Executive outplacement firm Challenger Gray & Christmas forecast that 20 million workers could take four eight-hour days away from work due to the flu. The firm estimates absences due to illness could cost employers up to $17.59 billion in lost productivity this season. Last year, almost 49 million people, including 32.5 million over the age of 25, got sick, the firm said, citing the CDC's age breakdown of flu infections for the 2017-18 season.

The flu had a negative impact on Community Health Systems Inc.'s emergency room visits in comparison to last season, although overall hospitalization rates remained flat, COO Tim Hingtgen said on the hospital operator's fourth-quarter 2018 earnings call.

HCA Healthcare Inc. reported a negative impact on emergency room visits and facility admissions based on a decline in flu activity from last year, CFO William Rutherford said on a January call. The hospital chain operator noted modest growth for its same-facility admissions and equivalent admissions for the full-year 2018.

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US agencies in action

The U.S. Food and Drug Administration, along with its partners across the U.S. Department of Health and Human Services and various pharmaceutical companies, have been working to increase awareness and advance new flu vaccines for the current season.

Apathy seems to be the main reason behind Americans not getting flu shots, according to U.S. Surgeon General Jerome Adams.

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Efforts are also being made to update vaccine manufacturing processes. Anthony Fauci, director of the U.S. National Institute of Allergy and Infectious Diseases, has urged more drugmakers to pursue newer techniques, like cell-based and recombinant technologies, which offer faster vaccine manufacturing techniques and can provide more flexibility to rapidly shift to keep pace with changes in the flu virus.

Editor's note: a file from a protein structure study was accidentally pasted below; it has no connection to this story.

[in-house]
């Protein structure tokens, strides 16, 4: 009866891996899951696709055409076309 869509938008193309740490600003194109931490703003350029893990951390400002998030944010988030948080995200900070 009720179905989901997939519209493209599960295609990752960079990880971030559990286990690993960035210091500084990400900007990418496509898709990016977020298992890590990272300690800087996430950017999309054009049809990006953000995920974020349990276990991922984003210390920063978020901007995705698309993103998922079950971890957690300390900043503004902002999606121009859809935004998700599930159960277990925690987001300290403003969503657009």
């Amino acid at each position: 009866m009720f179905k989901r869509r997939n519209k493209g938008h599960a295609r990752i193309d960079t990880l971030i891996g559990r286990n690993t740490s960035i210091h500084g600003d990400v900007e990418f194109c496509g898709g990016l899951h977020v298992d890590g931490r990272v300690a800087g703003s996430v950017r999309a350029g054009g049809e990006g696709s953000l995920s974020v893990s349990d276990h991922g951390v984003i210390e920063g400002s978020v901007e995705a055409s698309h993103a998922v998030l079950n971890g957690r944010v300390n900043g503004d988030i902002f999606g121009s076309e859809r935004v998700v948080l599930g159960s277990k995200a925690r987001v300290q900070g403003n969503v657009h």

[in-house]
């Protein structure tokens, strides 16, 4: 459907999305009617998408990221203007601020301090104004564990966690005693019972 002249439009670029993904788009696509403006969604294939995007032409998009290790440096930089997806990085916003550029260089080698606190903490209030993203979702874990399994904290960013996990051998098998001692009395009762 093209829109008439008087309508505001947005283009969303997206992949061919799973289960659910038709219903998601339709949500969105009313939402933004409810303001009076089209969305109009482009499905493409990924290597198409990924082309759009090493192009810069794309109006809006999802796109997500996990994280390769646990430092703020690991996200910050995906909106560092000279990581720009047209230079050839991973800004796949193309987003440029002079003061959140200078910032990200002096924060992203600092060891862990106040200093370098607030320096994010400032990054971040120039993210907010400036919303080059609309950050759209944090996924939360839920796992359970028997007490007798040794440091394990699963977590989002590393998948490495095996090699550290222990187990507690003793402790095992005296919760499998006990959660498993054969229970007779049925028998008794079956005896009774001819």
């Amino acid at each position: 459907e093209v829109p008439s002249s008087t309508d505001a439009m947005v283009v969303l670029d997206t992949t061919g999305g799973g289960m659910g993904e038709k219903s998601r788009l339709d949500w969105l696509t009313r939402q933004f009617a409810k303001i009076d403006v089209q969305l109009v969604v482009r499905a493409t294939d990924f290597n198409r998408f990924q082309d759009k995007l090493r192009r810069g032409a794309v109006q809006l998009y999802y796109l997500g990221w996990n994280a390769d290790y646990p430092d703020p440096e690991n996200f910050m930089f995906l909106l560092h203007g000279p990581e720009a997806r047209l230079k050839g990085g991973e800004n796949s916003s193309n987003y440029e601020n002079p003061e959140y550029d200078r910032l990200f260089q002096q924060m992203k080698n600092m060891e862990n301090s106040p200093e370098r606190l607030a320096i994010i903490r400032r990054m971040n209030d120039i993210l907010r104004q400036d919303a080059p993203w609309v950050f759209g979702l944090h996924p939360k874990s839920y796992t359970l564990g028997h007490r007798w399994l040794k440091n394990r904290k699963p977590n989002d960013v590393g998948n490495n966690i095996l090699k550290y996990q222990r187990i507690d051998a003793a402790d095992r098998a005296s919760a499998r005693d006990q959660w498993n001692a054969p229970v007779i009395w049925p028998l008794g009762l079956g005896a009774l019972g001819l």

Fauci and his partners are also working on a universal flu vaccine, which could provide robust, long-lasting protection against multiple strains of flu.

Only a few companies have moved to modernize their vaccine manufacturing processes, including GlaxoSmithKline PLC; CSL Ltd. unit Seqirus Inc., which produces a cell-based product called Flucelvax; and Sanofi unit Protein Sciences Corp., which makes a recombinant protein-based vaccine Flublok.

Vaccine sales

Several large drugmakers with significant vaccine portfolios reported an increase in sales of their flu vaccines during the fourth quarter, including Sanofi, which recently got expanded U.S. approval for use of its Fluzone Quadrivalent in young children and will be available for the 2019-20 flu season.

CSL, whose Seqirus unit manufactures flu vaccines including Afluria, Fluad, Flucelvax and Fluvirin, cited strong growth in its flu vaccines business on its most recent earnings call.

GSK's sales for 2018 were up 16%, driven partially by a 10% bump in flu vaccine sales, CFO Simon Dingemans said on the fourth-quarter earnings call.

Meanwhile, Roche Holding AG is looking to commercialize Xofluza after it became the first new antiviral flu treatment to be approved by the FDA in nearly 20 years. The Swiss drugmaker, which is collaborating with the U.S. government to combat flu and other health risks, also is seeking FDA approval for Xofluza to treat people at high risk of complications from flu.